Rocket's first stage lands back at launch site

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The primary objective of Sunday's mission is to place the SAOCOM 1A satellite into orbit, but SpaceX will also try for the first time to bring the Falcon's first stage back to a landing at the Vandenberg Air Force Base launch site.

The Air Force said before the 7:22 p.m. launch that it expected that people as far away as Sacramento and Southern California would see the rocket's contrail.

We'd love to see any photos that you managed to get.

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SpaceX has previously launched a Falcon 9 from Vandenberg and landed it offshore in the Pacific Ocean aboard a droneship.

The primary objective of Sunday's mission was to place the SAOCOM 1A satellite into orbit, but SpaceX also successfully sent a first stage booster back to Vandenberg Air Force Base for the first time.

"Sonic boom warning. This won't be subtle" advised SpaceX founder Elon Musk on his Twitter feed on Sunday. It will mark the first time the innovative company has attempted a ground landing at Vandenberg.

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SpaceX has also been experimenting with a procedure to save additional millions of dollars by retrieving the Falcon 9's fairing, or nose cone. SpaceX's landing record now stands at 30 successful booster recoveries, 11 at Cape Canaveral, one at Vandenberg and 18 on droneships.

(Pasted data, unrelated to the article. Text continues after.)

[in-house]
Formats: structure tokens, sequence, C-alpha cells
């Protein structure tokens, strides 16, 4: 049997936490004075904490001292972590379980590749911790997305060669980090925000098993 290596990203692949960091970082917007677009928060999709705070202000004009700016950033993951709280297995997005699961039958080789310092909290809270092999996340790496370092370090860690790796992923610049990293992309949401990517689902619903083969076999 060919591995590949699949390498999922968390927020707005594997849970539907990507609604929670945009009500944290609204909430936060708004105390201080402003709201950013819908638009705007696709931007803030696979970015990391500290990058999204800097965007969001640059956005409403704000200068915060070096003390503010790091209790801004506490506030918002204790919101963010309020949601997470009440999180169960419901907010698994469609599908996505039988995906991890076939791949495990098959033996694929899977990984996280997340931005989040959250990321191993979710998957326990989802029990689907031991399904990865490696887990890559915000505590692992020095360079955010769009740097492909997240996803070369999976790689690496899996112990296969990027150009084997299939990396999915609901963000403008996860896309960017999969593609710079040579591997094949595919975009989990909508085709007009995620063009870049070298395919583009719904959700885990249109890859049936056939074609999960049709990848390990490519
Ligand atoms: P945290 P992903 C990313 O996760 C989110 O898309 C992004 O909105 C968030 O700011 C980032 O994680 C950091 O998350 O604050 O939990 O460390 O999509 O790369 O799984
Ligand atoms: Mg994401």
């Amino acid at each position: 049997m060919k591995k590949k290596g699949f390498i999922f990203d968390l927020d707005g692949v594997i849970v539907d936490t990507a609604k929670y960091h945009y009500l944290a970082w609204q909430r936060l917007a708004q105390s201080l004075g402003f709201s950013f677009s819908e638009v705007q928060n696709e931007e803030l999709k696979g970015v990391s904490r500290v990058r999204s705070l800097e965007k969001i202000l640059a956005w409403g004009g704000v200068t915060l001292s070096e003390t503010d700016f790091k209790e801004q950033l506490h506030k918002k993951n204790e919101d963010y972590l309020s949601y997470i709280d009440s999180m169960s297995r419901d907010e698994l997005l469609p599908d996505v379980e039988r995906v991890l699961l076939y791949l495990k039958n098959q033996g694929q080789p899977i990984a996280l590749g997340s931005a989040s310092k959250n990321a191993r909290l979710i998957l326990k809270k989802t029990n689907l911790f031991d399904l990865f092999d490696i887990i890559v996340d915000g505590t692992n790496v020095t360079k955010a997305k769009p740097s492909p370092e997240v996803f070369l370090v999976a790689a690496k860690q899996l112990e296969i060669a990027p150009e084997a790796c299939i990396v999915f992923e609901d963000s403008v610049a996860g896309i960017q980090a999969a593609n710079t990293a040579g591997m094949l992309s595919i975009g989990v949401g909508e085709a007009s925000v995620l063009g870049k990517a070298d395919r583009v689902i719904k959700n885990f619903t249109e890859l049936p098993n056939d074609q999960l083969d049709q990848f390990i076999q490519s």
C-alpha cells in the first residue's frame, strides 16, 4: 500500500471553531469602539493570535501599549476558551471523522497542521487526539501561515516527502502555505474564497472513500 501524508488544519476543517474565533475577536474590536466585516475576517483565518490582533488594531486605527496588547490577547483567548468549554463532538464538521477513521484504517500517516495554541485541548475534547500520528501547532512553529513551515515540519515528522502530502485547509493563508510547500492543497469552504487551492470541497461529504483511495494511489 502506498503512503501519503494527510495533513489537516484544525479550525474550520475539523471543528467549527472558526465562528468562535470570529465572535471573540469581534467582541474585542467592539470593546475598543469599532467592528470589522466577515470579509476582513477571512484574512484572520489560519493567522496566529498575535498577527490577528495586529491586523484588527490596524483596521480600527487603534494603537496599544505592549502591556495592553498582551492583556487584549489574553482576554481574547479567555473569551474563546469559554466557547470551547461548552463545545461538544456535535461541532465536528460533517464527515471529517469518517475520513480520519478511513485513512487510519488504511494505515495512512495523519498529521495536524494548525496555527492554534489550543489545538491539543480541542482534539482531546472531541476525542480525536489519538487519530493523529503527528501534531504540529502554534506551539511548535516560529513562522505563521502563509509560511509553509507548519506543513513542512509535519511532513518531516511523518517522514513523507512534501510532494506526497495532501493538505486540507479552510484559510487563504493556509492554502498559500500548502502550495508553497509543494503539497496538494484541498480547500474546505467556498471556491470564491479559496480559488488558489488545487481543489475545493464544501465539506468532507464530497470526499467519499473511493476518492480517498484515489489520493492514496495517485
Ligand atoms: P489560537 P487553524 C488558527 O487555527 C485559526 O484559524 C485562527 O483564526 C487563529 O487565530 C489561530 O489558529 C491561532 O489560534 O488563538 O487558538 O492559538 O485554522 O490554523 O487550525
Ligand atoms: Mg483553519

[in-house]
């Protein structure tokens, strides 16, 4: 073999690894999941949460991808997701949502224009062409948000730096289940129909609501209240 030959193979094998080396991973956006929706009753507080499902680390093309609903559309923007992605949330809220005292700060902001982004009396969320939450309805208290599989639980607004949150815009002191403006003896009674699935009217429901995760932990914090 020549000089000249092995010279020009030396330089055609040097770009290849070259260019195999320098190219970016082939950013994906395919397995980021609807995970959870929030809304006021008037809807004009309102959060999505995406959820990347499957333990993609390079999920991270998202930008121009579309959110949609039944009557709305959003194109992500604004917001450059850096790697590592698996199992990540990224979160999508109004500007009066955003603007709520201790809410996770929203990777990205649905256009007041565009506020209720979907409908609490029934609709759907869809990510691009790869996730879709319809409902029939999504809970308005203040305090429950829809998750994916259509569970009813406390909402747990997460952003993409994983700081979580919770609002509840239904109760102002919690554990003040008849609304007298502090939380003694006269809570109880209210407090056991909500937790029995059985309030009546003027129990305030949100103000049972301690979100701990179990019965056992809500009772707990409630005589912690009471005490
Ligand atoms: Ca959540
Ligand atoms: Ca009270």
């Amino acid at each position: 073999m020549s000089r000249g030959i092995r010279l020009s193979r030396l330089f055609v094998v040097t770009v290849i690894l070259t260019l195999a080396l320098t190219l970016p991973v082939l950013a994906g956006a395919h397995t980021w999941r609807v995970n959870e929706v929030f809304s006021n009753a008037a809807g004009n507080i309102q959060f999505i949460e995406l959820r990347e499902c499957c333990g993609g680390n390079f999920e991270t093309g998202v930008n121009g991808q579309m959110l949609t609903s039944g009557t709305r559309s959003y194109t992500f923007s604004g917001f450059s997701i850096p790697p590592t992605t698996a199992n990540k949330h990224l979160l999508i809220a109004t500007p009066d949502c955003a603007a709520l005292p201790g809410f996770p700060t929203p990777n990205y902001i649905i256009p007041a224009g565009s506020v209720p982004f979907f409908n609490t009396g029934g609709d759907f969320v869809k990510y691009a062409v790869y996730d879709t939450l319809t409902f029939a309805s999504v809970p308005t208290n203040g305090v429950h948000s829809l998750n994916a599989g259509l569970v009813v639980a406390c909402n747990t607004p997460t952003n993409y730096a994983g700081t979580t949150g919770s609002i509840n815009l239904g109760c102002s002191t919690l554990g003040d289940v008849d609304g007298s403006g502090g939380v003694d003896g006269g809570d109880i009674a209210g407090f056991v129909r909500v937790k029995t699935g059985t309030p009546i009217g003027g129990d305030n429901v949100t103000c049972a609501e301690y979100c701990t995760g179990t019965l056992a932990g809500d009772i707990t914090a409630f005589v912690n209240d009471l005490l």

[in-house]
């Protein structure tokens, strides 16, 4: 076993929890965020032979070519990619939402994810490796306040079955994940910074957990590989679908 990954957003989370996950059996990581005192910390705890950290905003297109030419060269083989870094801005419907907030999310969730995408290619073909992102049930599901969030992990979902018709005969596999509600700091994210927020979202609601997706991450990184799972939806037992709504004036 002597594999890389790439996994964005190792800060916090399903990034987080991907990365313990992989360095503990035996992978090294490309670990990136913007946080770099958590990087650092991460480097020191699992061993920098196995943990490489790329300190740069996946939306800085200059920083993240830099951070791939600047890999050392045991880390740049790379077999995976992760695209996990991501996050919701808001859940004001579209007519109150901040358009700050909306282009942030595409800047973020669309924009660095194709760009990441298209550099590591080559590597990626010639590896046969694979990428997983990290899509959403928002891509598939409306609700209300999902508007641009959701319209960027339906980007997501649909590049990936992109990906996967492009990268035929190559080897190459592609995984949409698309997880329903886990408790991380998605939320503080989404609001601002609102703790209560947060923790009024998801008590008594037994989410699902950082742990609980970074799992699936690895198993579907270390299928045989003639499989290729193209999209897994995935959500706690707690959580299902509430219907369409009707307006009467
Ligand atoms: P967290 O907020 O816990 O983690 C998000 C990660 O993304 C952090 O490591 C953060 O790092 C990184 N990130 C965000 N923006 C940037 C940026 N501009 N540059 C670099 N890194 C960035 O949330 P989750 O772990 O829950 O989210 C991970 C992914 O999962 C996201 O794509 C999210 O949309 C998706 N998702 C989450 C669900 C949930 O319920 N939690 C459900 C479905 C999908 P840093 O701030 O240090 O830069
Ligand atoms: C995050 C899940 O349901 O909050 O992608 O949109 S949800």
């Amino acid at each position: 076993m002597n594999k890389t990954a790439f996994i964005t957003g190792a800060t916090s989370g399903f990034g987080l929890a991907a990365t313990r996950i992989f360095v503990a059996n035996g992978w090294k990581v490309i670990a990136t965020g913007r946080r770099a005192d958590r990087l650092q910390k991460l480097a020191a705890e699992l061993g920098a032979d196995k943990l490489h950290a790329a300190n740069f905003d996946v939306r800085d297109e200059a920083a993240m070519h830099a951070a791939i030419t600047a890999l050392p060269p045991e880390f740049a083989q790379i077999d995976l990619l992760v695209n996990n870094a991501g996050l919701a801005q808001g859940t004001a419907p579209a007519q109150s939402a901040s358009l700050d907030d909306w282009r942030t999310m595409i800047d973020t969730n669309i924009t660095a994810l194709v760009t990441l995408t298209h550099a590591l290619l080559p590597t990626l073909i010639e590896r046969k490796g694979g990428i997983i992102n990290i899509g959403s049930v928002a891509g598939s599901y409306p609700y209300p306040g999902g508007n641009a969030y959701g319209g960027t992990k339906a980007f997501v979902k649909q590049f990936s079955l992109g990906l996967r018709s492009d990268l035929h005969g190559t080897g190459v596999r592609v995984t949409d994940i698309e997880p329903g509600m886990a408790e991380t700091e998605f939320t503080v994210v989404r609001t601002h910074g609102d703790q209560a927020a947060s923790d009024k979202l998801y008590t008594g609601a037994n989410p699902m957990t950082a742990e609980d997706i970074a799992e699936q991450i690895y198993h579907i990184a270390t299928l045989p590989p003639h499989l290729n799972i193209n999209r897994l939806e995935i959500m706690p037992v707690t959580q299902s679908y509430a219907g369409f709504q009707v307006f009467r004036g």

Viewers took to social media to speculate on the rocket, which was launched from Vandenberg Air Force Base, which is about 130 miles northwest of Los Angeles.

The rocket will carry the Argentinian SOACOM 1A radar mapping satellite. The mission will also help planners and emergency-management officials keep tabs on wildfires, floods and other disasters.

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Two minutes later, the second stage engine shut down as planned and two-and-a-half minutes after that, the SAOCOM 1A satellite was released into the planned polar orbit. Flying both satellite constellations along the same orbit supports a rapid response by providing radar readings in emergency situations.

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